In addition to the trip to Paris, the film has numerous references to the French new wave, and to Francois Truffaut in particular – we glimpse a poster for one of his films, and his key actor Jean-Pierre Leaud gets a mention; Baumbach shoots it all in gorgeous black and white (which also brings some of Woody Allen’s peak-period comedies to mind at times). I don’t know whether Baumbach finds these links a specific source of artistic strength, but if nothing else they place Frances Ha in a tradition of eternally provocative and fulfilling cinema, created out of relative poverty of means, ventilated by a rejection of deadening conventions.

Classic Gerwig

Part of that tradition was always its greater sexual frankness, but funnily enough, Baumbach keeps things remarkably decorous in that respect: there’s a certain amount of sex, but no hint of any on screen – indeed, this absence (and the accompanying suggestion that Frances may be fundamentally undateable) is key to the film’s effect. Although it’s certainly a contemporary movie, there’s something rather out-of-time to this courtliness (judged as anthropology, it might be a flaw that smartphones aren’t as prominent as they should be, not that they’re absent), which adds to that sense of genre filmmaking, ably weaving reality and myth.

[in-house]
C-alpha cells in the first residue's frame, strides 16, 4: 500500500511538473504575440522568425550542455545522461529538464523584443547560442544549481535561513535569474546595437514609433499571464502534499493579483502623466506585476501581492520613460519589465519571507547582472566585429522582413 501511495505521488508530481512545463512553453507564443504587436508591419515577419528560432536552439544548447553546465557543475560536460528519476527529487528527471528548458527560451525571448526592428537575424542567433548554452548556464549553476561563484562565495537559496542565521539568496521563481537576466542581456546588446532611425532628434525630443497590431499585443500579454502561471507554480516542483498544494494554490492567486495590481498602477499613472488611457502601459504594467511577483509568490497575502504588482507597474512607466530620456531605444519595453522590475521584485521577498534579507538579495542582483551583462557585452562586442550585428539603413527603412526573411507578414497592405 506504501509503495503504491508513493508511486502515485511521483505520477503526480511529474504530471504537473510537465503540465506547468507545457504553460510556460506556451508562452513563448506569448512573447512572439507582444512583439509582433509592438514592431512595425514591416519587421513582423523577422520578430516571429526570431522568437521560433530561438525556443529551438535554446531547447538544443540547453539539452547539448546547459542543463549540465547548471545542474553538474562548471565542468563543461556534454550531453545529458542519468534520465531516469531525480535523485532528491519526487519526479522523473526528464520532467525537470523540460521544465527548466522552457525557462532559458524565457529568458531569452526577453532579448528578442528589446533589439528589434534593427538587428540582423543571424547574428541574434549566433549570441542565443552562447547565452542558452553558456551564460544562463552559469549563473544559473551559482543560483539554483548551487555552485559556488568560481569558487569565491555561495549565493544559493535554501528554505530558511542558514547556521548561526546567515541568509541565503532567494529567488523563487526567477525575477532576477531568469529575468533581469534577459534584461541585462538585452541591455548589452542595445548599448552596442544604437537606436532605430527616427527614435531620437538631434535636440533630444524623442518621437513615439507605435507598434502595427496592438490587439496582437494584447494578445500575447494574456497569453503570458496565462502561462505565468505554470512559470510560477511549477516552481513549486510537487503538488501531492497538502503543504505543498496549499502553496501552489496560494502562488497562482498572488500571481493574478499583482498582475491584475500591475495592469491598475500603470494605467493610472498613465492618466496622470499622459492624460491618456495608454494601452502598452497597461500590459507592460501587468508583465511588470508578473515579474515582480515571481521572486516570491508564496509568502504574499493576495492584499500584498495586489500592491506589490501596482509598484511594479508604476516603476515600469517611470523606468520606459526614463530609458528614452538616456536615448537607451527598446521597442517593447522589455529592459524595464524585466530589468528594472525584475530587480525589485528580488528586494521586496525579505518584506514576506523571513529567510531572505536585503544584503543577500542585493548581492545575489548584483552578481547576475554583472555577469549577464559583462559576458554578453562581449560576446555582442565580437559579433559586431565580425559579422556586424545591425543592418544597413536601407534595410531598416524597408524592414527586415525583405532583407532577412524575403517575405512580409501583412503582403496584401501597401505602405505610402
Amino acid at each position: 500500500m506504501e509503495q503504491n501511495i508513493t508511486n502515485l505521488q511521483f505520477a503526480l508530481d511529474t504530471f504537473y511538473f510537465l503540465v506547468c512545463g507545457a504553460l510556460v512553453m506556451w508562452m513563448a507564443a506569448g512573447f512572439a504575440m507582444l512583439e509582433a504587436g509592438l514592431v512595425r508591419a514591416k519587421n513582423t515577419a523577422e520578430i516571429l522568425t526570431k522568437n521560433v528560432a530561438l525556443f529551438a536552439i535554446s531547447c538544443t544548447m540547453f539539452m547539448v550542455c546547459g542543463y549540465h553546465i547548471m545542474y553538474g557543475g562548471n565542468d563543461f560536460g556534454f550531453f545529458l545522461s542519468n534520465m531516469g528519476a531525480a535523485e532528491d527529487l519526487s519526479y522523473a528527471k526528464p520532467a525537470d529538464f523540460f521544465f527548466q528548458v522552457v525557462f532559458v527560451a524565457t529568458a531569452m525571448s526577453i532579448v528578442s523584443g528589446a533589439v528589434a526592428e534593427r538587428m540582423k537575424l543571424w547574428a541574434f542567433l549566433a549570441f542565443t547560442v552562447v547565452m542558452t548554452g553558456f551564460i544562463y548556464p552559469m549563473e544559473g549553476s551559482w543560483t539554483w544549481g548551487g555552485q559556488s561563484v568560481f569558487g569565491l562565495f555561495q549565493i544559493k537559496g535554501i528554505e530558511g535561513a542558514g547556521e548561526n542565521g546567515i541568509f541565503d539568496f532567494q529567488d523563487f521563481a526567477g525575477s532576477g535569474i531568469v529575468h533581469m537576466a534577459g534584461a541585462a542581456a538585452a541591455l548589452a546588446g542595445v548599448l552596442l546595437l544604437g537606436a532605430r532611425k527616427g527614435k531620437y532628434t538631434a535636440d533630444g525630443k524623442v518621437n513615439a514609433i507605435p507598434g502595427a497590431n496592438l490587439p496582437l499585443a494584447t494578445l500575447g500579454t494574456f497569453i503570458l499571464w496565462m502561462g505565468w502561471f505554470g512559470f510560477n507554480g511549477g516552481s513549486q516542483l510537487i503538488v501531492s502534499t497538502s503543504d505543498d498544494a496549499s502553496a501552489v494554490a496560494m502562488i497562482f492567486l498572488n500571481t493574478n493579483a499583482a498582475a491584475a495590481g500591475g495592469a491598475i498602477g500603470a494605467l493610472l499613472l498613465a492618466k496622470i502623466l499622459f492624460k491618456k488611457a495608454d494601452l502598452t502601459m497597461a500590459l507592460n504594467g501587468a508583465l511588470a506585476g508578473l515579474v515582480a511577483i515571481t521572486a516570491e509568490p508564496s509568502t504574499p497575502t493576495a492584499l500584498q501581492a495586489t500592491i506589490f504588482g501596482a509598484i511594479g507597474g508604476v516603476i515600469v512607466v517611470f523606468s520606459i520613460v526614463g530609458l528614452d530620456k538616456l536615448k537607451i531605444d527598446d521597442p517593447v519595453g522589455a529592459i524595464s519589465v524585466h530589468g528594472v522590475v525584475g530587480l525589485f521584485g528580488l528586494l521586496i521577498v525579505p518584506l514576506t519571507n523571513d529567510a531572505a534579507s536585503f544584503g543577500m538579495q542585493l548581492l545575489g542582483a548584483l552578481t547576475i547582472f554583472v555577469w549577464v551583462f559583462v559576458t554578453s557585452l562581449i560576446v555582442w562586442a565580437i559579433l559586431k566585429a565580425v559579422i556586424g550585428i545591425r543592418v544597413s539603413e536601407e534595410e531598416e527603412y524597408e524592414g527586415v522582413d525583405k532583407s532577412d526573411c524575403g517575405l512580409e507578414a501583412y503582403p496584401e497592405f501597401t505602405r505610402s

The film, then, seems to me a considerable delight, and confirms all the buzz about Gerwig as the truest heir to classic Hollywood – only a moderate beauty by magazine cover standards, but with a beyond-beguiling resourcefulness that might cause you to redefine your standards in such things. Frances Ha ought to be the talk of this supposedly film-loving city, but when I went with my wife to see it at 5 pm on the second Sunday of its release, there were only three other people in the place. The number one picture, as I mentioned, was The Heat, which at least by all accounts isn’t a film about saving the world, but nevertheless may constitute another step closer to destroying it, culturally speaking. What can you do, except close with an ambiguous ha?